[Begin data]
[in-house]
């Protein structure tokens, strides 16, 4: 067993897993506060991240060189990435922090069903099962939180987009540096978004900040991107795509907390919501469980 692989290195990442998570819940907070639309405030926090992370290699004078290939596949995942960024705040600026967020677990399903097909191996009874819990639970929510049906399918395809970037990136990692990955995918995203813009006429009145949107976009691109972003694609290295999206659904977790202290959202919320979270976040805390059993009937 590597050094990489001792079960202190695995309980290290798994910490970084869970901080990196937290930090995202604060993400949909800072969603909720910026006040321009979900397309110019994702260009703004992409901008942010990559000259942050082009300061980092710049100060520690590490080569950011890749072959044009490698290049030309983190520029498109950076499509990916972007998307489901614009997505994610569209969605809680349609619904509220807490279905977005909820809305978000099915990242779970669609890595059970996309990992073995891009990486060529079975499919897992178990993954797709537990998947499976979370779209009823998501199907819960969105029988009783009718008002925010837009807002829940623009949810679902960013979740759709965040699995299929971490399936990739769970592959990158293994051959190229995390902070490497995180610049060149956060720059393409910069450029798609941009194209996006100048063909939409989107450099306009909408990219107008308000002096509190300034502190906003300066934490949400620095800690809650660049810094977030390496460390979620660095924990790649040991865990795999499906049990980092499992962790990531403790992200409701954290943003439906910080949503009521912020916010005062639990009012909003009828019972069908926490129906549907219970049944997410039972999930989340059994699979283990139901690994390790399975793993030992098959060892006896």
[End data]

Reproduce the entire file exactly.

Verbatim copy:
[in-house]
């Protein structure tokens, strides 16, 4: 067993897993506060991240060189990435922090069903099962939180987009540096978004900040991107795509907390919501469980 692989290195990442998570819940907070639309405030926090992370290699004078290939596949995942960024705040600026967020677990399903097909191996009874819990639970929510049906399918395809970037990136990692990955995918995203813009006429009145949107976009691109972003694609290295999206659904977790202290959202919320979270976040805390059993009937 590597050094990489001792079960202190695995309980290290798994910490970084869970901080990196937290930090995202604060993400949909800072969603909720910026006040321009979900397309110019994702260009703004992409901008942010990559000259942050082009300061980092710049100060520690590490080569950011890749072959044009490698290049030309983190520029498109950076499509990916972007998307489901614009997505994610569209969605809680349609619904509220807490279905977005909820809305978000099915990242779970669609890595059970996309990992073995891009990486060529079975499919897992178990993954797709537990998947499976979370779209009823998501199907819960969105029988009783009718008002925010837009807002829940623009949810679902960013979740759709965040699995299929971490399936990739769970592959990158293994051959190229995390902070490497995180610049060149956060720059393409910069450029798609941009194209996006100048063909939409989107450099306009909408990219107008308000002096509190300034502190906003300066934490949400620095800690809650660049810094977030390496460390979620660095924990790649040991865990795999499906049990980092499992962790990531403790992200409701954290943003439906910080949503009521912020916010005062639990009012909003009828019972069908926490129906549907219970049944997410039972999930989340059994699979283990139901690994390790399975793993030992098959060892006896």